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News & Press: Professional Development

Thoughts from “The Emerald City:” AAM in Seattle (sadly not Oz)

Friday, May 30, 2014   (0 Comments)
Posted by: Jenette Purdy
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I was fortunate enough to attend the American Alliance of Museums (AAM) conference in Seattle, Washington from May 18-21. They have aptly nicknamed Seattle “The Emerald City!” The rich green surroundings in all directions reminded me that yes, indeed, we here in Utah do live in a high desert. Making the trip to Seattle as northern Utah entered its greenest (though shortest) season unfortunately made our spring green pale in comparison. The problem with visiting a place I’ve never been is I wanted to ditch the conference and explore (and I did explore a bit!). But, I dutifully attended conference sessions and events.

What a great way to recharge the museum battery! I was inspired by so many projects from our museum colleagues around the country. I suspended my jealous emotions at those with giant museum budgets and staffs, and listened for those ideas that might spark a direction or a project in my own current museum education work. What I heard at the conference is that museums need to look outward, to our communities, to tell an inclusive story. Listen to our visitors! Do they really actually want that fancy mobile app? How do they want to engage? And for me as a museum educator, I came away ready to find out how the museum I work at can truly assist our local schools. There was a great session about the Common Core, engaging Latino communities, partnerships with K-12 teachers, and leadership structure and qualities. There were wonderful nuts and bolts ideas, along with some big ideas to mull over. Implementing ideas gathered will take conversations and relationships. But that is what we are building in our museums—relationships with visitors, tourists, students, and community.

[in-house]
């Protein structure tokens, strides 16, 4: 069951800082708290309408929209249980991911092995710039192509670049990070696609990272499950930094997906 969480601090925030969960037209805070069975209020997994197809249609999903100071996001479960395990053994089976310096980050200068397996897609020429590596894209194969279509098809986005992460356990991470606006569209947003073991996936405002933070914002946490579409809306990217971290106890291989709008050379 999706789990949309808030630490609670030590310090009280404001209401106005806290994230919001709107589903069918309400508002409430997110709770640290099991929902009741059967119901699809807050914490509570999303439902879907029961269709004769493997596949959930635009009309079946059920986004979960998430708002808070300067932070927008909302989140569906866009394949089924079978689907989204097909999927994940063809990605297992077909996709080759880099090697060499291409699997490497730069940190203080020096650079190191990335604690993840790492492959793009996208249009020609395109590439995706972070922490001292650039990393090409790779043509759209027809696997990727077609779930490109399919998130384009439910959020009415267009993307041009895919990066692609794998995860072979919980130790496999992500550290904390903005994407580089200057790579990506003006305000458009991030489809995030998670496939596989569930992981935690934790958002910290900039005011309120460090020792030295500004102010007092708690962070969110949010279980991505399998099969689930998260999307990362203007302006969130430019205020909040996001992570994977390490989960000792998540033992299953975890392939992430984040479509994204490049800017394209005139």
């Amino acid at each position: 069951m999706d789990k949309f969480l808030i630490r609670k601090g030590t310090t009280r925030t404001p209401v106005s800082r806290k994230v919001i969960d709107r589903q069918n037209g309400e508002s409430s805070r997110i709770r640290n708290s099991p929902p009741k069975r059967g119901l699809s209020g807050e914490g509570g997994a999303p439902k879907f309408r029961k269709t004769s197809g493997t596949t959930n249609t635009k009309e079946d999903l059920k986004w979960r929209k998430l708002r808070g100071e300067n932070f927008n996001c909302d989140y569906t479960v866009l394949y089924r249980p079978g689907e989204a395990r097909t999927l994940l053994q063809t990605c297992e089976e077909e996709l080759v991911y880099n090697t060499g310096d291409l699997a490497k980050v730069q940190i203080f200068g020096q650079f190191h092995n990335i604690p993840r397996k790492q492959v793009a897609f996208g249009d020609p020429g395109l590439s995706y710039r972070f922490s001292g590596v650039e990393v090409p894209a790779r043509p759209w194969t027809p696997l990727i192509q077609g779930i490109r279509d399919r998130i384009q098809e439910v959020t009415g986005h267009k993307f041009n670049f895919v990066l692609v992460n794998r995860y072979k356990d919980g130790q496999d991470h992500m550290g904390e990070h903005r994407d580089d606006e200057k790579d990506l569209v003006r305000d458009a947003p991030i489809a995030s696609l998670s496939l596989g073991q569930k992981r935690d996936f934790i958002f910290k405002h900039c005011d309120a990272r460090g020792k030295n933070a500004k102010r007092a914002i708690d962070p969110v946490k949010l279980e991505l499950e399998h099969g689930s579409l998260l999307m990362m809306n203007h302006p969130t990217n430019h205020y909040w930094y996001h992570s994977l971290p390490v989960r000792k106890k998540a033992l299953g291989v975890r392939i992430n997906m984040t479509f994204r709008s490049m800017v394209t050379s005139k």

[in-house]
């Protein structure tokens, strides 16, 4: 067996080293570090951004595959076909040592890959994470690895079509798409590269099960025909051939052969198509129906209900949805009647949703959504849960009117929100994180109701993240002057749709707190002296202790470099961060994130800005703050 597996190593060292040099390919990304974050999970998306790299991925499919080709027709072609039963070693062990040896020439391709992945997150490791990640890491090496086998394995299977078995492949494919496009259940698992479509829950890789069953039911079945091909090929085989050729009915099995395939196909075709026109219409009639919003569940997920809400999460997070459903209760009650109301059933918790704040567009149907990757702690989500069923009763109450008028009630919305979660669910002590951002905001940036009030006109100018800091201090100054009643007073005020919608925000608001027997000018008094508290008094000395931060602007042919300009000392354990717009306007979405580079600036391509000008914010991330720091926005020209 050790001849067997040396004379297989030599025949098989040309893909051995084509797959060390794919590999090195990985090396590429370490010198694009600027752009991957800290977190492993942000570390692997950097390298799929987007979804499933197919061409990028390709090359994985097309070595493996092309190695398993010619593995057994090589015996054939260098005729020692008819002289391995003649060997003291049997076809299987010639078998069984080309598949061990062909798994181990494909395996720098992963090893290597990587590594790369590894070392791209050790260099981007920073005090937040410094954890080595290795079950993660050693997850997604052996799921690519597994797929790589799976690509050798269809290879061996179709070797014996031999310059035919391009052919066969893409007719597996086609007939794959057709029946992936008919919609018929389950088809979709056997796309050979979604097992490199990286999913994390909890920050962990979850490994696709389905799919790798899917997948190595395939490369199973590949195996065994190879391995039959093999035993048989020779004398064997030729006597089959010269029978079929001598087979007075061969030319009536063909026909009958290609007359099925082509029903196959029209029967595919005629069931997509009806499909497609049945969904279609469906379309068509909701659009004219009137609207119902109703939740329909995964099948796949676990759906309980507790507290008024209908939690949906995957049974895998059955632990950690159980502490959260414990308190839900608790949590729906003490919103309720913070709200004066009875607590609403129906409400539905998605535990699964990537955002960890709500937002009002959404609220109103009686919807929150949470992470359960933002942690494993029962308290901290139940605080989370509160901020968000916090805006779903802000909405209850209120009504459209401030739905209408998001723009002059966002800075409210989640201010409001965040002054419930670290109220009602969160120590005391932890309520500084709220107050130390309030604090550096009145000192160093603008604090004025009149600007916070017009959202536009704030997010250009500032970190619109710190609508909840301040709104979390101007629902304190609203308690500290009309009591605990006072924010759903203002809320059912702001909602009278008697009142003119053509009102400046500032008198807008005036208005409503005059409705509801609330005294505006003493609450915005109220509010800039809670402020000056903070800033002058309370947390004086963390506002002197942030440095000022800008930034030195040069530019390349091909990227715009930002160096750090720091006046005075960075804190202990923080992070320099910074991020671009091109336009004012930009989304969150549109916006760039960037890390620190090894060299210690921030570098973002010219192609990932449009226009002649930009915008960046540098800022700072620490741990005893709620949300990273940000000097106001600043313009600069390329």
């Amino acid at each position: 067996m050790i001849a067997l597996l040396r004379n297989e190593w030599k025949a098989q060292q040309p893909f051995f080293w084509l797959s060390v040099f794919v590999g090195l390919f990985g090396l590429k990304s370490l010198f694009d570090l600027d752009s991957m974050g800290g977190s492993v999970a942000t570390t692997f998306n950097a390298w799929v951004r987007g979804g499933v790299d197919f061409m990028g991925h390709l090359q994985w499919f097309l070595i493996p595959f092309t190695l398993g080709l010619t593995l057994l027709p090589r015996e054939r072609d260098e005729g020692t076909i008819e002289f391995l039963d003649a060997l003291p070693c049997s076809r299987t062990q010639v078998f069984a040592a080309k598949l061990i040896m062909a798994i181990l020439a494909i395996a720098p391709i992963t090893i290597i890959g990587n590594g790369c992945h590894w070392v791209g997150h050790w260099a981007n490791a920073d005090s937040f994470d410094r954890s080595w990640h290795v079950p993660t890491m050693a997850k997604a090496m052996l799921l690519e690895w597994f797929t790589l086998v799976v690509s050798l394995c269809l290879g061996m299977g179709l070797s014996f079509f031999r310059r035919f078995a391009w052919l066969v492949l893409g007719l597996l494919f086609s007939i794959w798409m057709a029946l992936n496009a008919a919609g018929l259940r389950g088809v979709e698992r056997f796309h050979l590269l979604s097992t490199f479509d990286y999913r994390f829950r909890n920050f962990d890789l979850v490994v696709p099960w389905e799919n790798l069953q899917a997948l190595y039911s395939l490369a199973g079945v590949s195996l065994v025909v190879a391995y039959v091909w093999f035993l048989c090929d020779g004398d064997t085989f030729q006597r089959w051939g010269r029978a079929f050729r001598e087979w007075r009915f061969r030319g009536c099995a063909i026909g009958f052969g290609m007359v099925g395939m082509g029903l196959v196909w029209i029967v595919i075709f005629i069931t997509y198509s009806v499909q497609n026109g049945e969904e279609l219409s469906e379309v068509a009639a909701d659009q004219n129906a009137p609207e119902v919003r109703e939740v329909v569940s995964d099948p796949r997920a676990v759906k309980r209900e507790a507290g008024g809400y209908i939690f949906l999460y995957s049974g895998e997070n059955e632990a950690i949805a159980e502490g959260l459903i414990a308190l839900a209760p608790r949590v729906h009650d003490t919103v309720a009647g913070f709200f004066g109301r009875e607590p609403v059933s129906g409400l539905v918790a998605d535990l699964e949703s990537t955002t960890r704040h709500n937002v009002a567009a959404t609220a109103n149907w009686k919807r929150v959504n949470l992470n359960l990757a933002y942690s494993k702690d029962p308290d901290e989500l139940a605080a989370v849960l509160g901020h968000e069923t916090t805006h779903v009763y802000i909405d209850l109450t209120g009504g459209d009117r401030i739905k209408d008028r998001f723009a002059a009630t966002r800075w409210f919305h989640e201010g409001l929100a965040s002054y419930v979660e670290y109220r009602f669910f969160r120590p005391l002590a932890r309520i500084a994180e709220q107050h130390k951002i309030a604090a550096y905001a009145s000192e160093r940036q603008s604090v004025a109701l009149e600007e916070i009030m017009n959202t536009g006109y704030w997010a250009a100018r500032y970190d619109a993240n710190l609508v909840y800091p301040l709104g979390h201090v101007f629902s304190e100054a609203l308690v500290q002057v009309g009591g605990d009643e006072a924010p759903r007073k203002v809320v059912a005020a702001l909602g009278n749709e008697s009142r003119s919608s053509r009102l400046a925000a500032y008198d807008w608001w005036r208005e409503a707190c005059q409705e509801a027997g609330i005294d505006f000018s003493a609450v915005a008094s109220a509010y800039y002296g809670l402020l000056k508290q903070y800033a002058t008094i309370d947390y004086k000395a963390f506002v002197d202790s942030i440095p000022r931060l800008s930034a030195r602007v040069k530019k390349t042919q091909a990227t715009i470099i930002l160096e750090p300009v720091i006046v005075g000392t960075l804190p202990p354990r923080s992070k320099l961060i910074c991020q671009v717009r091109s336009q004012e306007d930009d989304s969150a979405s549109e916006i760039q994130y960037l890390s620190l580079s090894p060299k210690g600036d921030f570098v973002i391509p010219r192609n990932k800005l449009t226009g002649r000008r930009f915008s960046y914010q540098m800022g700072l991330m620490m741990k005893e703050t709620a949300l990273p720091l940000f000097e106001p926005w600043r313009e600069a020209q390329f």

The keynote speaker, author Erik Larson, talked about telling stories. And isn’t that the business we are in, too, when we think about it? Telling and engaging others in the stories of our communities. This made me excited for our own Utah Museum’s Association Conference this fall in Cedar City—Storytelling for the Future.

One of the great things about AAM (and perhaps even more at smaller conferences such as UMA) are the networking opportunities. I tend to get a bit overwhelmed at AAM, but I was able to attend some outstanding museums for evening events where I met wonderful people. Most memorable was when we were touring wooden boats, located by the Museum of History and Industry. The passion and dedication of the folks preserving these boats and their history—volunteers and staff alike—made me remember why I am in the history museum field.

And it was great to reconnect with friends from around the country! When I walked into my George Washington University alumni reception, I saw Paul Stavast from the BYU Museum of Peoples and Cultures. What a small world! I didn’t know he had attended the GW Museum Studies program, and it was great to talk to a fellow Utah museum professional about Utah museums in a different setting. Just as museums build relationships with their communities, relationships between museum professionals are vitally important as well.

I am back to reality, but hopefully armed with some great ideas. I am looking forward to the UMA Conference in Cedar City this fall for more professional development with Utah friends and colleagues!

Jenette Purdy is the Director of Education at the Park City Museum. She recently joined the Utah Museums Association Board of Directors.

Photos: Views from Seattle by Jenette (And a few of her classmates from GW Museum Studies graduation class 2010 at the reception.)


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